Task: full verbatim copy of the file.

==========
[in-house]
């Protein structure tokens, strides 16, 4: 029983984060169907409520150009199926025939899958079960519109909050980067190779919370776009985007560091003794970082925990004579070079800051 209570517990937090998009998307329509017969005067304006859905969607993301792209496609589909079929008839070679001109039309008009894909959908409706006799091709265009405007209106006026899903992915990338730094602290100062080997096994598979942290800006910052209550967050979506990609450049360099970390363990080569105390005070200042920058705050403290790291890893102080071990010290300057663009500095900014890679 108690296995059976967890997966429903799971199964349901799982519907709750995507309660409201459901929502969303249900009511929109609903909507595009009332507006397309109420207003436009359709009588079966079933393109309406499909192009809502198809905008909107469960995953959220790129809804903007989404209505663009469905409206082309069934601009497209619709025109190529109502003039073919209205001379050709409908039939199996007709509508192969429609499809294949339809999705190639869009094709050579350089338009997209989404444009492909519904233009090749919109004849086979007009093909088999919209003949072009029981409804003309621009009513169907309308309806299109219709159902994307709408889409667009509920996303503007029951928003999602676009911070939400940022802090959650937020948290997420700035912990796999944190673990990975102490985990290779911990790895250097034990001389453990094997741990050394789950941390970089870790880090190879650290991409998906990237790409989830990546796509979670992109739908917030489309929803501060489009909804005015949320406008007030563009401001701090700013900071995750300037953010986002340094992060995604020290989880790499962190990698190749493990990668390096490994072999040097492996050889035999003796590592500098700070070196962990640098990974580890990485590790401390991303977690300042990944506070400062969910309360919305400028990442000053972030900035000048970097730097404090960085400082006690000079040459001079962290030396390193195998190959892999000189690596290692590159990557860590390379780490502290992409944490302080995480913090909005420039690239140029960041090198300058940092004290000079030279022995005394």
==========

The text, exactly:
[in-house]
């Protein structure tokens, strides 16, 4: 029983984060169907409520150009199926025939899958079960519109909050980067190779919370776009985007560091003794970082925990004579070079800051 209570517990937090998009998307329509017969005067304006859905969607993301792209496609589909079929008839070679001109039309008009894909959908409706006799091709265009405007209106006026899903992915990338730094602290100062080997096994598979942290800006910052209550967050979506990609450049360099970390363990080569105390005070200042920058705050403290790291890893102080071990010290300057663009500095900014890679 108690296995059976967890997966429903799971199964349901799982519907709750995507309660409201459901929502969303249900009511929109609903909507595009009332507006397309109420207003436009359709009588079966079933393109309406499909192009809502198809905008909107469960995953959220790129809804903007989404209505663009469905409206082309069934601009497209619709025109190529109502003039073919209205001379050709409908039939199996007709509508192969429609499809294949339809999705190639869009094709050579350089338009997209989404444009492909519904233009090749919109004849086979007009093909088999919209003949072009029981409804003309621009009513169907309308309806299109219709159902994307709408889409667009509920996303503007029951928003999602676009911070939400940022802090959650937020948290997420700035912990796999944190673990990975102490985990290779911990790895250097034990001389453990094997741990050394789950941390970089870790880090190879650290991409998906990237790409989830990546796509979670992109739908917030489309929803501060489009909804005015949320406008007030563009401001701090700013900071995750300037953010986002340094992060995604020290989880790499962190990698190749493990990668390096490994072999040097492996050889035999003796590592500098700070070196962990640098990974580890990485590790401390991303977690300042990944506070400062969910309360919305400028990442000053972030900035000048970097730097404090960085400082006690000079040459001079962290030396390193195998190959892999000189690596290692590159990557860590390379780490502290992409944490302080995480913090909005420039690239140029960041090198300058940092004290000079030279022995005394």